Regardless of exactly when and how this maker movement will start to significantly impact the broader connected era, there are two things that you can bet on:
1. Customers (no matter if they are consumers or enterprises) demand customization. Trends spotted in one customer market will transfer to others. It is only a matter of time. So what was born in the CE market will find its way to other device markets, regardless of how sophisticated or unsophisticated the device may seem.
2. Enterprise IT leaders need to continue to keep their heads up. If CIOs think the device game is hard today, just wait. Everything is connecting, and as soon as a few companies attempt to “open” their marketplace-style value chain, it will explode.
So how will you and your firm handle this massive wave coming? It will be interesting to see how many will try to lock out the broader array of connected devices as they originally tried to for the ever popular CE devices (e.g. iPhone, iPad, etc.), just to watch them creep back in.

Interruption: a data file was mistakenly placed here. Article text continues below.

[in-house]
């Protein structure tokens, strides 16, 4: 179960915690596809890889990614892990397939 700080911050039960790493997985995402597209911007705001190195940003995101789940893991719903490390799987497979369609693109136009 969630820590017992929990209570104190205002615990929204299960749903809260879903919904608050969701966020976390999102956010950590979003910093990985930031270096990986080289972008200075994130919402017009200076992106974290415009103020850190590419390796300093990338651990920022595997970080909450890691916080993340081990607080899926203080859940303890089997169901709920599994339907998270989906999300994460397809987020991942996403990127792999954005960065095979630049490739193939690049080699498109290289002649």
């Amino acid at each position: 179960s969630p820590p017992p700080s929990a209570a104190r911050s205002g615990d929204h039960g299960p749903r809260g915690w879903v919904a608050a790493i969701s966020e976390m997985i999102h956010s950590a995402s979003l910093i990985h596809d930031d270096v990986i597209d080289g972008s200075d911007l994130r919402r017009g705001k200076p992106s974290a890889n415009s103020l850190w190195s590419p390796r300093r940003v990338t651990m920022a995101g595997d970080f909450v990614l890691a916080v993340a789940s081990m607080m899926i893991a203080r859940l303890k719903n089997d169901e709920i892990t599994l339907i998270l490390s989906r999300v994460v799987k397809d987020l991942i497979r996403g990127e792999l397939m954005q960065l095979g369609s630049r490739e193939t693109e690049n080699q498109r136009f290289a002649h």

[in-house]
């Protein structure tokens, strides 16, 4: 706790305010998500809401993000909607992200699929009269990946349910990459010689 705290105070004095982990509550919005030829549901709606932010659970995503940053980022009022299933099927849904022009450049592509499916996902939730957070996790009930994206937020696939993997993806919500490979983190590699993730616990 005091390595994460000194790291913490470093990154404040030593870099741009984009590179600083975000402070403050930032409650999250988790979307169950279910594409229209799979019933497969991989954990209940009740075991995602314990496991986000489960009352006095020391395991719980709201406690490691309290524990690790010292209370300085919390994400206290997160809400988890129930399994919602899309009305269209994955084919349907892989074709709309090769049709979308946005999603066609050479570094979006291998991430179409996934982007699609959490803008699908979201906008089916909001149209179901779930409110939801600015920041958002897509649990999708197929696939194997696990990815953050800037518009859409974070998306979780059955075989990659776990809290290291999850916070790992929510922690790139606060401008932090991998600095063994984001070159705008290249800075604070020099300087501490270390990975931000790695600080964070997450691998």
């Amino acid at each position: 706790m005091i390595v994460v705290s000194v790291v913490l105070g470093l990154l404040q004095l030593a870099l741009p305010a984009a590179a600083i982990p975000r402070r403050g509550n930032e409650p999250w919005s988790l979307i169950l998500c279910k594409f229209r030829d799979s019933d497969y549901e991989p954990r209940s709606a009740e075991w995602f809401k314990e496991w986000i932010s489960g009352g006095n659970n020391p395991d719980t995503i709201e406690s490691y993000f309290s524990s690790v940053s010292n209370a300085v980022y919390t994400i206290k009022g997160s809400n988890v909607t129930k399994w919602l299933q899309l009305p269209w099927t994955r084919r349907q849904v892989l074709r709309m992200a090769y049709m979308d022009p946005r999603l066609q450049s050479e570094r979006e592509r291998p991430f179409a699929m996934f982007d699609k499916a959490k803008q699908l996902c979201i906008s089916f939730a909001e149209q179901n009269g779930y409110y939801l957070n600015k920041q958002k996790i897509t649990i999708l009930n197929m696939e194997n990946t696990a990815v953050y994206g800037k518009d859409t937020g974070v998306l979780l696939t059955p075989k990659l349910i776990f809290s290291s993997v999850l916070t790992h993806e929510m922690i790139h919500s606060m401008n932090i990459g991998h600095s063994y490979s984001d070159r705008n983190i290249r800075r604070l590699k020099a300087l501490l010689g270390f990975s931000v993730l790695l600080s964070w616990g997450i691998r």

The real excitement in the marketplace will be to see the more aggressive leaders who support innovation inside and outside of their firms. These will be leaders who allow for BYOD policies to broadly cover a myriad of devices (M2M, CE, etc.), and push for their firm’s products or services to be open enough to let external innovators, makers, and users find unforeseen value. It is these types of connected leaders that will truly shape our connected future!
Gregg Garrett leads a team that advises clients on how to harness innovation in the connected economy as CEO and president of CGS Advisors. He lectures at several universities and contributes to Connected World. Previously, he served as chief strategy officer of IT and innovation at Volkswagen Group of America. He can be reached at firstname.lastname@example.org